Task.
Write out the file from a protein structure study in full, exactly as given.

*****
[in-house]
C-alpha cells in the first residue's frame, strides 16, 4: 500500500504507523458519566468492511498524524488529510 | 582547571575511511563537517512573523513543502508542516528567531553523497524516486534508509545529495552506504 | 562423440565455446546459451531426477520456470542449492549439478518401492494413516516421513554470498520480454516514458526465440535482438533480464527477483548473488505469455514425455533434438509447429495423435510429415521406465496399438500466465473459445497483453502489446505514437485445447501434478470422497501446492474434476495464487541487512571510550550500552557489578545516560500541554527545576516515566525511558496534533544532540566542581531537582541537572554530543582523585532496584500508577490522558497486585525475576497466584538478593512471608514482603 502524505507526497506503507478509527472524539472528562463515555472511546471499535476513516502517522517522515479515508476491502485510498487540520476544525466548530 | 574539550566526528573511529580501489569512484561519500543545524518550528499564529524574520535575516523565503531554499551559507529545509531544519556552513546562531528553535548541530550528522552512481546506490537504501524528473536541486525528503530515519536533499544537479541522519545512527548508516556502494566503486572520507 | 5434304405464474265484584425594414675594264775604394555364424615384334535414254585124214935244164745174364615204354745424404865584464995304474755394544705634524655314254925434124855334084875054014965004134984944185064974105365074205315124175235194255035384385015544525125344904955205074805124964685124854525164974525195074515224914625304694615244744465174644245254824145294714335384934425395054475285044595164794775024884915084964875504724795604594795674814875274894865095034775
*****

[in-house]
C-alpha cells in the first residue's frame, strides 16, 4: 500500500504507523458519566468492511498524524488529510 | 582547571575511511563537517512573523513543502508542516528567531553523497524516486534508509545529495552506504 | 562423440565455446546459451531426477520456470542449492549439478518401492494413516516421513554470498520480454516514458526465440535482438533480464527477483548473488505469455514425455533434438509447429495423435510429415521406465496399438500466465473459445497483453502489446505514437485445447501434478470422497501446492474434476495464487541487512571510550550500552557489578545516560500541554527545576516515566525511558496534533544532540566542581531537582541537572554530543582523585532496584500508577490522558497486585525475576497466584538478593512471608514482603 502524505507526497506503507478509527472524539472528562463515555472511546471499535476513516502517522517522515479515508476491502485510498487540520476544525466548530 | 574539550566526528573511529580501489569512484561519500543545524518550528499564529524574520535575516523565503531554499551559507529545509531544519556552513546562531528553535548541530550528522552512481546506490537504501524528473536541486525528503530515519536533499544537479541522519545512527548508516556502494566503486572520507 | 5434304405464474265484584425594414675594264775604394555364424615384334535414254585124214935244164745174364615204354745424404865584464995304474755394544705634524655314254925434124855334084875054014965004134984944185064974105365074205315124175235194255035384385015544525125344904955205074805124964685124854525164974525195074515224914625304694615244744465174644245254824145294714335384934425395054475285044595164794775024884915084964875504724795604594795674814875274894865095034775